Emin Toro Covington partner Emin Toro testifies before the Senate Committee on Finance during his confirmation hearing. Photo: Diego M. Radzinschi/NLJ

A Covington & Burling partner and former clerk to Justice Clarence Thomas sailed through his confirmation hearing Thursday for a seat on the U.S. Tax Court, facing few questions as he was praised for his “talent” and eagerness to enter public service.

The nominee, Emin Toro, appearing before the Senate Finance Committee, has practiced tax law for 16 years. He said he has represented clients in disputes with the Internal Revenue Service and advocated for them before the Tax Court, where he would serve a 15-year term if he is confirmed.

Toro works with multinational companies on tax controversies, litigation, administrative matters and audits. Toro was on the Covington team that advised Bacardi Ltd. in its acquisition of Patrón Spirits International AG.

“I’ve been having a lot of fun practicing tax law and helping taxpayers comply with their obligations and get good resolutions with the government and resolve disputes,” said Toro, who was promoted to partner in 2008. “I would bring that mindset to the new job, if confirmed.”

Toro clerked for Thomas during the 2002-2003 Supreme Court term. His co-clerks that term were Victoria Dorfman, now a Jones Day partner in Washington; Adam Mortara, a partner at Bartlit Beck in Chicago; and David Stras, formerly a justice on the Minnesota Supreme Court who was confirmed last year to the U.S. Court of Appeals for the Eighth Circuit.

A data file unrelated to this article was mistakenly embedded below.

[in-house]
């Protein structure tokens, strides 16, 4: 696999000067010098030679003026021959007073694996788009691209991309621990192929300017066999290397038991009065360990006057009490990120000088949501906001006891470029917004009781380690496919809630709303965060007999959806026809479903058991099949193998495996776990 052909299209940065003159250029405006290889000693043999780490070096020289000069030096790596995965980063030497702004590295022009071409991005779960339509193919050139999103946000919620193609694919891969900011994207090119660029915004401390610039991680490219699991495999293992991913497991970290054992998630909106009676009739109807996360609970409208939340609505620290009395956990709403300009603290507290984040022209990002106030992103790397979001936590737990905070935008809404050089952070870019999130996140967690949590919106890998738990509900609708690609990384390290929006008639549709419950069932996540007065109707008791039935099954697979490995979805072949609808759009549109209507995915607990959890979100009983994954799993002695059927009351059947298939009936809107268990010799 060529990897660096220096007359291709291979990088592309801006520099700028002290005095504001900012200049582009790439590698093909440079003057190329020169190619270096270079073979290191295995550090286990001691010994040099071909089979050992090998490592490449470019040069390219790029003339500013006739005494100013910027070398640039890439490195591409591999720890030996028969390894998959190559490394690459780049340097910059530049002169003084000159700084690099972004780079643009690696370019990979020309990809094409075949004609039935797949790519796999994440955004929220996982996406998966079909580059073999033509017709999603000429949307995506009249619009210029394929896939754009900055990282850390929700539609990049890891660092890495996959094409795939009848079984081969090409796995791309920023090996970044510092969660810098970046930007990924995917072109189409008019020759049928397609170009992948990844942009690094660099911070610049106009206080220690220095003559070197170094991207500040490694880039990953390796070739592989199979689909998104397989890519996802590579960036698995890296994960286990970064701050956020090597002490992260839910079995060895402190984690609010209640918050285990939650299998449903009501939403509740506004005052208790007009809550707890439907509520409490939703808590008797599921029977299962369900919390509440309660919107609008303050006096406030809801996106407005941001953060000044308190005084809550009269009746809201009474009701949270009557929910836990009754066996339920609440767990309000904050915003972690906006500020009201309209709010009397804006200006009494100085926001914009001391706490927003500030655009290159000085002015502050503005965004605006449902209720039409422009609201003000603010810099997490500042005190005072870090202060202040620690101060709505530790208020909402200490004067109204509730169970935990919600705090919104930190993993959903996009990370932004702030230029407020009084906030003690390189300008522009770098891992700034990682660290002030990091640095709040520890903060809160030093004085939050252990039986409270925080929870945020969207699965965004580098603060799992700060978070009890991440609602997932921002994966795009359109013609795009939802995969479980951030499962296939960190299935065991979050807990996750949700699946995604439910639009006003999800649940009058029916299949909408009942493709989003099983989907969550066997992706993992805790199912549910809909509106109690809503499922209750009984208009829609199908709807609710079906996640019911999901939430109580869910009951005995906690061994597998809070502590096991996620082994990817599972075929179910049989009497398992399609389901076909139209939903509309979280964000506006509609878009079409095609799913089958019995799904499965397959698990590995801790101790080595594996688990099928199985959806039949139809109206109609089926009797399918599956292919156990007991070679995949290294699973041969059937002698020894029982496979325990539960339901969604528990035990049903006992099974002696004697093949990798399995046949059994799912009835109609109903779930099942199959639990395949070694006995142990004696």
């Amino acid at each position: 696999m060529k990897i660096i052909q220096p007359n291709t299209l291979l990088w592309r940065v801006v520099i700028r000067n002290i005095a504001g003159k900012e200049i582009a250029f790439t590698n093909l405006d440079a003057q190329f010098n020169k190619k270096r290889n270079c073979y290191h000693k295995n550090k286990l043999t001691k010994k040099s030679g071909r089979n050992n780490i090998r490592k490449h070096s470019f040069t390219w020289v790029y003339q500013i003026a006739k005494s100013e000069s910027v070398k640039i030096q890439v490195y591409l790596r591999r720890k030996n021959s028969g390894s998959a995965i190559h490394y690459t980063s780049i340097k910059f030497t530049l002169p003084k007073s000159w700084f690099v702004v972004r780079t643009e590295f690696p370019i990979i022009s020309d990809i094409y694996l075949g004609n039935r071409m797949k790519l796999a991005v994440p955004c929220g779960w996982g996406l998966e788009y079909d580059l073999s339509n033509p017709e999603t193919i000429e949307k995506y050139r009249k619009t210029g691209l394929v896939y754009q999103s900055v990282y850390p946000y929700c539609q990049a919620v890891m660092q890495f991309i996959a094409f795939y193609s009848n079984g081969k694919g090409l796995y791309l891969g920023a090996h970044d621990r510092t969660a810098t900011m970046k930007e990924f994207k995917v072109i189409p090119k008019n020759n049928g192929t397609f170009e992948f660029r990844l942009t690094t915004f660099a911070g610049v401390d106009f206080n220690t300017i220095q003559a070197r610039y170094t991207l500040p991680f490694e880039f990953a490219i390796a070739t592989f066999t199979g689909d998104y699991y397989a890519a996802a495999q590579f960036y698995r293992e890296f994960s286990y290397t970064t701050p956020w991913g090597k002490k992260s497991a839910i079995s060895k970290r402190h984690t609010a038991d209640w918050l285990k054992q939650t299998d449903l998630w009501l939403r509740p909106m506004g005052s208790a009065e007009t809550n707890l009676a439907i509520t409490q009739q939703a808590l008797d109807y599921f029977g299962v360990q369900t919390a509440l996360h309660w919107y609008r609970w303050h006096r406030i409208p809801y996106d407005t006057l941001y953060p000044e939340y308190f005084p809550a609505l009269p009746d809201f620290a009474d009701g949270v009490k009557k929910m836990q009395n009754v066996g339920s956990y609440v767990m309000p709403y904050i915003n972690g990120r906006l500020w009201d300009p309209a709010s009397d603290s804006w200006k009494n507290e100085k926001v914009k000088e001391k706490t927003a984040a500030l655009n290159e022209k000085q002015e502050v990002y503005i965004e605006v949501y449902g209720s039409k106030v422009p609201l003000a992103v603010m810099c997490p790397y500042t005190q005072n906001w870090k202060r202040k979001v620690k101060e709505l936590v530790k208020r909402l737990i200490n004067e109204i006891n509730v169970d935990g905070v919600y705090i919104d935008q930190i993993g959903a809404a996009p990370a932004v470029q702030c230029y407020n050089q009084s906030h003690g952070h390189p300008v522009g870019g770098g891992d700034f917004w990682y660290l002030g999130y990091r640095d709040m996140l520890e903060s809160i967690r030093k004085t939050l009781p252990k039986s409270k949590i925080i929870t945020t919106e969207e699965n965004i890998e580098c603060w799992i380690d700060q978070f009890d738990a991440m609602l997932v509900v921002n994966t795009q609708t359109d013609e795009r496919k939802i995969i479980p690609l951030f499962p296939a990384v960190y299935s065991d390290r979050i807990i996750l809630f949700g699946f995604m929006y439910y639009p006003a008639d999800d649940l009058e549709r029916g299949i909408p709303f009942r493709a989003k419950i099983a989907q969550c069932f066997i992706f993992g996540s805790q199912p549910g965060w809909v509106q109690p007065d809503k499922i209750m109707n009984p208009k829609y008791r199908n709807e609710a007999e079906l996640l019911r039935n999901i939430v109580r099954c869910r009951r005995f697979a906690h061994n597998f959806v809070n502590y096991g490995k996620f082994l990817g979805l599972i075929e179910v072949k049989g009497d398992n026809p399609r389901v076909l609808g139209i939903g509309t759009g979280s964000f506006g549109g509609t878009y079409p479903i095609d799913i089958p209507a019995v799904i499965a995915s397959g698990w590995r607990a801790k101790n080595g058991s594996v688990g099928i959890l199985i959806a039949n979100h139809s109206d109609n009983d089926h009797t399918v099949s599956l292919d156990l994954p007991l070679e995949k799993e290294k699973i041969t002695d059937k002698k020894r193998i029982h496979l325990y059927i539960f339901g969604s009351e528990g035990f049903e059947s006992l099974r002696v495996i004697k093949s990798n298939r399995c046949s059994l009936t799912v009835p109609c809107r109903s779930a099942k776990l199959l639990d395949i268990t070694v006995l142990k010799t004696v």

Toro earlier clerked for Judge Karen LeCraft Henderson on the D.C. Circuit. Henderson attended Toro’s confirmation hearing Thursday. Toro mentioned both Henderson and Thomas in his opening remarks as individuals who helped support his development in the law. Chief Judge Maurice Foley of the Tax Court was also in attendance.

“Legal practice and service in the community have taught me that usually there are two sides to every dispute and that wise decisions require careful listening, thorough evaluation, impartial judgment, and fairness,” Toro said in his prepared statement. “My work at Covington and while clerking has also instilled in me a deep commitment to collegiality.”

Toro is one of two Covington lawyers nominated by the Trump administration for court seats. Richard Hertling, a lobbyist who has served as of counsel to the firm since 2013, was picked last year for a spot on the U.S. Court of Federal Claims.

Another Trump nominee to the Tax Court, Courtney Dunbar Jones, is awaiting a confirmation vote. The former Caplin & Drysdale attorney serves as a senior attorney in the Internal Revenue Service’s general counsel office.


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